UCB0CTL0 = UCCKPH + UCMSB + UCMST + UCSYNC; // data captured on 1st UCLK edge/changed on follwing edge, MSB first, master, 3-pin SPI,synchronous
    UCB0CTL1 |= UCSSEL_2; // SMCLK
    UCB0BR0 |= 0x01; // 1:1
    UCB0BR1 = 0;
    UCB0CTL1 &= ~UCSWRST; // clear SW
}
void UART_init(void)
{
    // UART Setup UCA0
    P3SEL |= 0x30; // P3.4,5 = USCI_A0 TXD/RXD
    UCA0CTL1 |= UCSWRST; // **Put state machine in reset**
    UCA0CTL1 |= UCSSEL_2;    //SMCLK
    UCA0BR0 |= 9;            //115200 at 18MHz
    UCA0BR1 = 0;            //115200 at 18MHz
    UCA0MCTL = UCOS16 + UCBRF3 + UCBRF2; //Modulation
    UCA0CTL1 &= ~UCSWRST;    //Start USCI
    UCA0IE |= UCRXIE; // Enable USCI_A0 RX interrupt
}

void updateTLC(void)
{
    u_char ledCounter = NUMBER_OF_OUTS >> 1;
    while (ledCounter-- > 0)
    {
        u_char i = ledCounter << 1;
        UCB0TXBUF = leds[i + 1] >> 4;
        while (!(UCB0IFG & UCTXIFG)); // TX buffer ready? ????????? NEED TO CHECK THIS
        u_char unib = leds[i + 1] << 4;
        u_char lnib = (leds[i] >> 8) & 0x0F;
        UCB0TXBUF = unib | lnib;
        while (!(UCB0IFG & UCTXIFG)); // TX buffer ready? ????????? NEED TO CHECK THIS
        UCB0TXBUF = leds[i];
        while (!(UCB0IFG & UCTXIFG)); // TX buffer ready? ????????? NEED TO CHECK THIS
    }
}


void shiftOut(u_long val)
{
    P4OUT &= ~LATCH;
    int i;
    for (i = 0; i < 16; i++) // iterate over each bit 16
    {
        if(val & (1 << i)) {
            P3OUT |= DATA;
        } else {
            P3OUT &= ~DATA;
        }
        P5OUT |= CLOCK; // PULSE CLOCK
        P5OUT ^= CLOCK;
    }
    P4OUT |= LATCH; // PULSE LATCH
    P4OUT &= ~LATCH;
}

void SetVcoreUp (unsigned int level) // only used to calibrate clock at 18MHz
{
// Open PMM registers for write
PMMCTL0_H = PMMPW_H;
// Set SVS/SVM high side new level
SVSMHCTL = SVSHE + SVSHRVL0 * level + SVMHE + SVSMHRRL0 * level;
// Set SVM low side to new level
SVSMLCTL = SVSLE + SVMLE + SVSMLRRL0 * level;
// Wait till SVM is settled
while ((PMMIFG & SVSMLDLYIFG) == 0);
// Clear already set flags
PMMIFG &= ~(SVMLVLRIFG + SVMLIFG);
// Set VCore to new level
PMMCTL0_L = PMMCOREV0 * level;
// Wait till new level reached
if ((PMMIFG & SVMLIFG))
while ((PMMIFG & SVMLVLRIFG) == 0);
// Set SVS/SVM low side to new level
SVSMLCTL = SVSLE + SVSLRVL0 * level + SVMLE + SVSMLRRL0 * level;
// Lock PMM registers for write access
PMMCTL0_H = 0x00;
}

#pragma vector = TIMER0_A0_VECTOR
__interrupt void Timer_A0(void)
{_bic_SR_register_on_exit(LPM0_bits);}

#pragma vector = USCI_A0_VECTOR
__interrupt void USCI0RX_ISR(void)
{
    if(UCA0RXBUF < 256)
    {
        if(rowCnt < 8) //if(rowCnt < 16)
        {
            if(colCnt < 8) //if(colCnt < 16)
            {
                if( rgb == 0 )
                {
                    image[rowCnt][colCnt][rgb] = UCA0RXBUF; // R
                }
                else if ( rgb == 1 )
                {
                    image[rowCnt][colCnt][rgb] = UCA0RXBUF; // G
                }
                else if( rgb == 2 )
                {
                    image[rowCnt][colCnt][rgb] = UCA0RXBUF; // B
                }
                else if( rgb == 3)
                {
                    colCnt++;
                    rgb = 0;
                }
                rgb++;
            }
            else
            {
                colCnt = 0;
                rowCnt++;
            }
        }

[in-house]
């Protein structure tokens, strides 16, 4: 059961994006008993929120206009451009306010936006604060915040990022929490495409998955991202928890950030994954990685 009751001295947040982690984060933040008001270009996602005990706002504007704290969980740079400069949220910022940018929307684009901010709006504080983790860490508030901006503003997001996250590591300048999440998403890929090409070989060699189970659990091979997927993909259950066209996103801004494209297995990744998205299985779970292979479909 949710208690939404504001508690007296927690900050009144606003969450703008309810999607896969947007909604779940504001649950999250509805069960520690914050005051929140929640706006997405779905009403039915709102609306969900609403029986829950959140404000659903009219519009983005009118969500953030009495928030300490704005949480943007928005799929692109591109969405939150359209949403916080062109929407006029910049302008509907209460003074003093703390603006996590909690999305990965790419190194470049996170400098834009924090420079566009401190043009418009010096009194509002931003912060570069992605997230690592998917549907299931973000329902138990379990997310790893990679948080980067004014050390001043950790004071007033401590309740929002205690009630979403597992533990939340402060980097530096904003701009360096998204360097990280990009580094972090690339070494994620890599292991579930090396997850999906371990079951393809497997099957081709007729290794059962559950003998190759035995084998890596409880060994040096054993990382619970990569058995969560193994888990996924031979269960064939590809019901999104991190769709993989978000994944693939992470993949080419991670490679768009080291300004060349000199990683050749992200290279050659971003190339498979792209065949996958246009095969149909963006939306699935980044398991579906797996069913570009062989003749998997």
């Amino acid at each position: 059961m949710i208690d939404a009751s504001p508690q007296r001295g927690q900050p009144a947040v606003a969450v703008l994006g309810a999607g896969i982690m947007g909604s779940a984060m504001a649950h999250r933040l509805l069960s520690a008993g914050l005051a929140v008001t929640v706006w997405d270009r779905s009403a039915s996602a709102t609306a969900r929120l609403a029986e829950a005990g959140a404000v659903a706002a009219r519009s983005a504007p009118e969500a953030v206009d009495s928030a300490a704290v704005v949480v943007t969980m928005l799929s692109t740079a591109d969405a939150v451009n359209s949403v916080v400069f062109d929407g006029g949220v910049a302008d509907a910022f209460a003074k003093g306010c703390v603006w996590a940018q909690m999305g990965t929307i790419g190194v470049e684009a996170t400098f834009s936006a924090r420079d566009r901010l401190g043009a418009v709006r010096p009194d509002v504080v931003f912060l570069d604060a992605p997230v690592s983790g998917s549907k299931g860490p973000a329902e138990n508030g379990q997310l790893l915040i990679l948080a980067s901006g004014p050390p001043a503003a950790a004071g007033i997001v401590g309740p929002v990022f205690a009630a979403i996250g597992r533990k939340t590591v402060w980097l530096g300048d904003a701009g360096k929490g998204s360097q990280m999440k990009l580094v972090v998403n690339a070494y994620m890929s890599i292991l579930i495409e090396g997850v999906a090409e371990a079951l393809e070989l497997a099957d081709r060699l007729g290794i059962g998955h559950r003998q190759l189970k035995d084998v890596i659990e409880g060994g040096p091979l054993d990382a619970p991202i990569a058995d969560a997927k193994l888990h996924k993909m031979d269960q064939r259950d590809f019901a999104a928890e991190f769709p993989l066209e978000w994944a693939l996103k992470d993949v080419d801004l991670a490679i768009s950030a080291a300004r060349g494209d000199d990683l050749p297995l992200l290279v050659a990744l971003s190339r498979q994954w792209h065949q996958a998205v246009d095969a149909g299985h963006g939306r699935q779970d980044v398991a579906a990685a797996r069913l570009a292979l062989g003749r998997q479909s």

}
}

 

The way I want the code to work is as follows:

1. row, column and rgb are initialised to 0.

2. byte received? is it less than 256? if yes then go to step 3, else wait for a new byte.

3. Then check the values of row and column so see if they are less than 8.

4. if rgb = 0, then assign the value of RXBUF to red component of current pixel (for row = 0, column = 0 & rgb = 0, then "image[0][0][0] = RXBUF" )

5. In "main()" each component of the 3D array is assigned to the corresponding value in the "leds[]" array, and the correct column is lit.

6. Increment rgb by one

7. Repeat for green and blue (rgb = 1, rgb = 2).

8. If rgb reaches 3, then rgb is reset to 0 and column is incremented by one

9. Repeat..

10. If column = 8, then row is incremented by one

11. Repeat until all spaces in array have been filled.

 

That is how I want it to work, but below is a video of what is actually happening:

 

BTW, I'm using this for the serial connection.

 

If you could just have a look at the video/program and if anything pops out that is obviously wrong then give me a shout, cos it is driving me insane trying to get this to work.

 

Thanks good people of 43oh!

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Sorry everyone for posting several of the same post. My connection froze and i clicked refresh a bunch of times. I didn't realise I'd posted anything until I went back to the General section of the forum and saw them.

 

That's it fixed now, so just ignore this.

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Sorry everyone for posting several of the same post. My connection froze and i clicked refresh a bunch of times. I didn't realise I'd posted anything until I went back to the General section of the forum and saw them. It was an accident, and I am genuinely stuck on this so please don't think I did it deliberately. Thanks

No worries. Fixed.

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It took me a while to figure that command line out, and it turns out to be the source of the problem. The command you're using is:

 

set /p x="255" <nul >//./COM5

 

Apart from the redirections, the command is setting the value of environment variable "x" to a value provided by the user, and showing "255" as a prompt. The input is redirected from nul so the command doesn't wait for user input. The output is redirected to the COM5 port. Crikey!